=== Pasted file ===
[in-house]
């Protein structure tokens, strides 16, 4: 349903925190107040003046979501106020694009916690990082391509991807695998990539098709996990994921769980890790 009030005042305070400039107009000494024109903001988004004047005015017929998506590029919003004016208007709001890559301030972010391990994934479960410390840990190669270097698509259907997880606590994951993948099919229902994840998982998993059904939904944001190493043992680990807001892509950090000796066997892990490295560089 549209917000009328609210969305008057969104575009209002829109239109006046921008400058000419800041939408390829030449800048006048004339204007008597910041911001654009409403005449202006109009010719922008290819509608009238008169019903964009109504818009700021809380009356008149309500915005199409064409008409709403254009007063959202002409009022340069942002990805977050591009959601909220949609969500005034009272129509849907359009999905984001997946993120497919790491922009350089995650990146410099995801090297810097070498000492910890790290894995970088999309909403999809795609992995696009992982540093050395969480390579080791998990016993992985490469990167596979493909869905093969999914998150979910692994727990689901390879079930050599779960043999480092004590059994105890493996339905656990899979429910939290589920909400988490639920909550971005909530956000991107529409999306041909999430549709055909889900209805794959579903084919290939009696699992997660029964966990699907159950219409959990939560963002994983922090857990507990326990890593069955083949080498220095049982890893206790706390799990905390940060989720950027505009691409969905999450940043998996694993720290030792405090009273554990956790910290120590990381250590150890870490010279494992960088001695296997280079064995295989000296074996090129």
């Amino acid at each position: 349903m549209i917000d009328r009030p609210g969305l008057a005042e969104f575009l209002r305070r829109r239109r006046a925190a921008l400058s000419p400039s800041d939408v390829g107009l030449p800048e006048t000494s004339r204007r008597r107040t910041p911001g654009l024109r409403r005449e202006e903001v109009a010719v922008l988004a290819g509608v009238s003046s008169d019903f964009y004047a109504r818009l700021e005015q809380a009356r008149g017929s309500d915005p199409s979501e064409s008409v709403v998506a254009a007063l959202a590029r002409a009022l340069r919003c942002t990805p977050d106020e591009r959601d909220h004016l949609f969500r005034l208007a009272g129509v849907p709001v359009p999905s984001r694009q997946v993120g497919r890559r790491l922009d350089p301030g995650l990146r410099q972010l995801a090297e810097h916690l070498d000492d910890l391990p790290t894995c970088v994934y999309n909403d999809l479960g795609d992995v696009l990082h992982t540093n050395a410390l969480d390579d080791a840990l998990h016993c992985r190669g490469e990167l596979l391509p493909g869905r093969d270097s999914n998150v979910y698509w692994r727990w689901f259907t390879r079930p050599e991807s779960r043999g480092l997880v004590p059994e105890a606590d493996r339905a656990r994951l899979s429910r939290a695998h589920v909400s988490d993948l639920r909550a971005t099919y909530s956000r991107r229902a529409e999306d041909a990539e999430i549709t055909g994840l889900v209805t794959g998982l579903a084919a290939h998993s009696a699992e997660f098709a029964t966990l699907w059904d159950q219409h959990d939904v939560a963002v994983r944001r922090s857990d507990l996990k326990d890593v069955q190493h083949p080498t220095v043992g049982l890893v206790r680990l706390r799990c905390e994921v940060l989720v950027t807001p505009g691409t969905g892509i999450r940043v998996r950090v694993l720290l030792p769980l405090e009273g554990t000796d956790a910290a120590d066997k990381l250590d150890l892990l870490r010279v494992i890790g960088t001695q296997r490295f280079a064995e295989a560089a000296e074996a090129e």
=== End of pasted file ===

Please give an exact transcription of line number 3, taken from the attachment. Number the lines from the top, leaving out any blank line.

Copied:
């Amino acid at each position: 349903m549209i917000d009328r009030p609210g969305l008057a005042e969104f575009l209002r305070r829109r239109r006046a925190a921008l400058s000419p400039s800041d939408v390829g107009l030449p800048e006048t000494s004339r204007r008597r107040t910041p911001g654009l024109r409403r005449e202006e903001v109009a010719v922008l988004a290819g509608v009238s003046s008169d019903f964009y004047a109504r818009l700021e005015q809380a009356r008149g017929s309500d915005p199409s979501e064409s008409v709403v998506a254009a007063l959202a590029r002409a009022l340069r919003c942002t990805p977050d106020e591009r959601d909220h004016l949609f969500r005034l208007a009272g129509v849907p709001v359009p999905s984001r694009q997946v993120g497919r890559r790491l922009d350089p301030g995650l990146r410099q972010l995801a090297e810097h916690l070498d000492d910890l391990p790290t894995c970088v994934y999309n909403d999809l479960g795609d992995v696009l990082h992982t540093n050395a410390l969480d390579d080791a840990l998990h016993c992985r190669g490469e990167l596979l391509p493909g869905r093969d270097s999914n998150v979910y698509w692994r727990w689901f259907t390879r079930p050599e991807s779960r043999g480092l997880v004590p059994e105890a606590d493996r339905a656990r994951l899979s429910r939290a695998h589920v909400s988490d993948l639920r909550a971005t099919y909530s956000r991107r229902a529409e999306d041909a990539e999430i549709t055909g994840l889900v209805t794959g998982l579903a084919a290939h998993s009696a699992e997660f098709a029964t966990l699907w059904d159950q219409h959990d939904v939560a963002v994983r944001r922090s857990d507990l996990k326990d890593v069955q190493h083949p080498t220095v043992g049982l890893v206790r680990l706390r799990c905390e994921v940060l989720v950027t807001p505009g691409t969905g892509i999450r940043v998996r950090v694993l720290l030792p769980l405090e009273g554990t000796d956790a910290a120590d066997k990381l250590d150890l892990l870490r010279v494992i890790g960088t001695q296997r490295f280079a064995e295989a560089a000296e074996a090129e």